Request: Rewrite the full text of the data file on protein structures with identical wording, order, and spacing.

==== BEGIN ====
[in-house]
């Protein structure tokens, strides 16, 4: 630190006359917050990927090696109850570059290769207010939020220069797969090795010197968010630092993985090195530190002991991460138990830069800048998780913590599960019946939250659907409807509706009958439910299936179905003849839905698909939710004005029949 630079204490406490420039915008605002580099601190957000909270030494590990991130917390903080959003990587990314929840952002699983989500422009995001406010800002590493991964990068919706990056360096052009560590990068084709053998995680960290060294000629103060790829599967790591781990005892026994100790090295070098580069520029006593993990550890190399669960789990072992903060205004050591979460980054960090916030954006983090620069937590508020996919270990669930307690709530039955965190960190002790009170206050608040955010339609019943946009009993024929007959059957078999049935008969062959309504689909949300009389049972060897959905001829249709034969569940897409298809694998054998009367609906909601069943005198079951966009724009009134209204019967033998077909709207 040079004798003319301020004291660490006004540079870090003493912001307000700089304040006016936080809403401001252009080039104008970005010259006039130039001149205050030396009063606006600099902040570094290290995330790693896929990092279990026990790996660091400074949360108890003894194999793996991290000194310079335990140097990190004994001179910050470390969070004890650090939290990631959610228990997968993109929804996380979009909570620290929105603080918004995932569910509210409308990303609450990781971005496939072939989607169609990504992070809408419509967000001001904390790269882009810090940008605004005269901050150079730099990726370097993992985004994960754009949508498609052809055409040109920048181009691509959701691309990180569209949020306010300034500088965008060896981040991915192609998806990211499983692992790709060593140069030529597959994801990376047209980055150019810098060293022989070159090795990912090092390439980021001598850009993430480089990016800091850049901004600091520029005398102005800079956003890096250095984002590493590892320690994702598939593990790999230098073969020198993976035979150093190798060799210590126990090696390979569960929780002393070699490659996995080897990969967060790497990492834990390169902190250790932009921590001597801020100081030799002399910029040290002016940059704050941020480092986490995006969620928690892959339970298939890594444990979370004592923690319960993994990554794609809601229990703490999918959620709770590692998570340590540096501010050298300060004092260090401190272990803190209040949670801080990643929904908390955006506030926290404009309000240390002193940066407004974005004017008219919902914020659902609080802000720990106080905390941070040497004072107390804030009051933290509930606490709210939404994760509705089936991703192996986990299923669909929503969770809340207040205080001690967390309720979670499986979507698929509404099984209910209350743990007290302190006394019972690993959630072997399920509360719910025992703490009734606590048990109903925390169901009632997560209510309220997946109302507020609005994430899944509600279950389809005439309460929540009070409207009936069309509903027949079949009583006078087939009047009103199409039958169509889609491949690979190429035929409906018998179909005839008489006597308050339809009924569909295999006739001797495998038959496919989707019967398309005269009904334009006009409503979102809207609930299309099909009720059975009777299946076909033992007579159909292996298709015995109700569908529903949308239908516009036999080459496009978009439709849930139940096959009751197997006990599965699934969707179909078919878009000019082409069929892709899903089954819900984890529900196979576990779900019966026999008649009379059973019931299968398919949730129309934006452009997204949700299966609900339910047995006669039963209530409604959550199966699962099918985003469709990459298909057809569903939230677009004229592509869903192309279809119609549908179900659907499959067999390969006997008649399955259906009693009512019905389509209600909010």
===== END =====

[in-house]
């Protein structure tokens, strides 16, 4: 630190006359917050990927090696109850570059290769207010939020220069797969090795010197968010630092993985090195530190002991991460138990830069800048998780913590599960019946939250659907409807509706009958439910299936179905003849839905698909939710004005029949 630079204490406490420039915008605002580099601190957000909270030494590990991130917390903080959003990587990314929840952002699983989500422009995001406010800002590493991964990068919706990056360096052009560590990068084709053998995680960290060294000629103060790829599967790591781990005892026994100790090295070098580069520029006593993990550890190399669960789990072992903060205004050591979460980054960090916030954006983090620069937590508020996919270990669930307690709530039955965190960190002790009170206050608040955010339609019943946009009993024929007959059957078999049935008969062959309504689909949300009389049972060897959905001829249709034969569940897409298809694998054998009367609906909601069943005198079951966009724009009134209204019967033998077909709207 040079004798003319301020004291660490006004540079870090003493912001307000700089304040006016936080809403401001252009080039104008970005010259006039130039001149205050030396009063606006600099902040570094290290995330790693896929990092279990026990790996660091400074949360108890003894194999793996991290000194310079335990140097990190004994001179910050470390969070004890650090939290990631959610228990997968993109929804996380979009909570620290929105603080918004995932569910509210409308990303609450990781971005496939072939989607169609990504992070809408419509967000001001904390790269882009810090940008605004005269901050150079730099990726370097993992985004994960754009949508498609052809055409040109920048181009691509959701691309990180569209949020306010300034500088965008060896981040991915192609998806990211499983692992790709060593140069030529597959994801990376047209980055150019810098060293022989070159090795990912090092390439980021001598850009993430480089990016800091850049901004600091520029005398102005800079956003890096250095984002590493590892320690994702598939593990790999230098073969020198993976035979150093190798060799210590126990090696390979569960929780002393070699490659996995080897990969967060790497990492834990390169902190250790932009921590001597801020100081030799002399910029040290002016940059704050941020480092986490995006969620928690892959339970298939890594444990979370004592923690319960993994990554794609809601229990703490999918959620709770590692998570340590540096501010050298300060004092260090401190272990803190209040949670801080990643929904908390955006506030926290404009309000240390002193940066407004974005004017008219919902914020659902609080802000720990106080905390941070040497004072107390804030009051933290509930606490709210939404994760509705089936991703192996986990299923669909929503969770809340207040205080001690967390309720979670499986979507698929509404099984209910209350743990007290302190006394019972690993959630072997399920509360719910025992703490009734606590048990109903925390169901009632997560209510309220997946109302507020609005994430899944509600279950389809005439309460929540009070409207009936069309509903027949079949009583006078087939009047009103199409039958169509889609491949690979190429035929409906018998179909005839008489006597308050339809009924569909295999006739001797495998038959496919989707019967398309005269009904334009006009409503979102809207609930299309099909009720059975009777299946076909033992007579159909292996298709015995109700569908529903949308239908516009036999080459496009978009439709849930139940096959009751197997006990599965699934969707179909078919878009000019082409069929892709899903089954819900984890529900196979576990779900019966026999008649009379059973019931299968398919949730129309934006452009997204949700299966609900339910047995006669039963209530409604959550199966699962099918985003469709990459298909057809569903939230677009004229592509869903192309279809119609549908179900659907499959067999390969006997008649399955259906009693009512019905389509209600909010």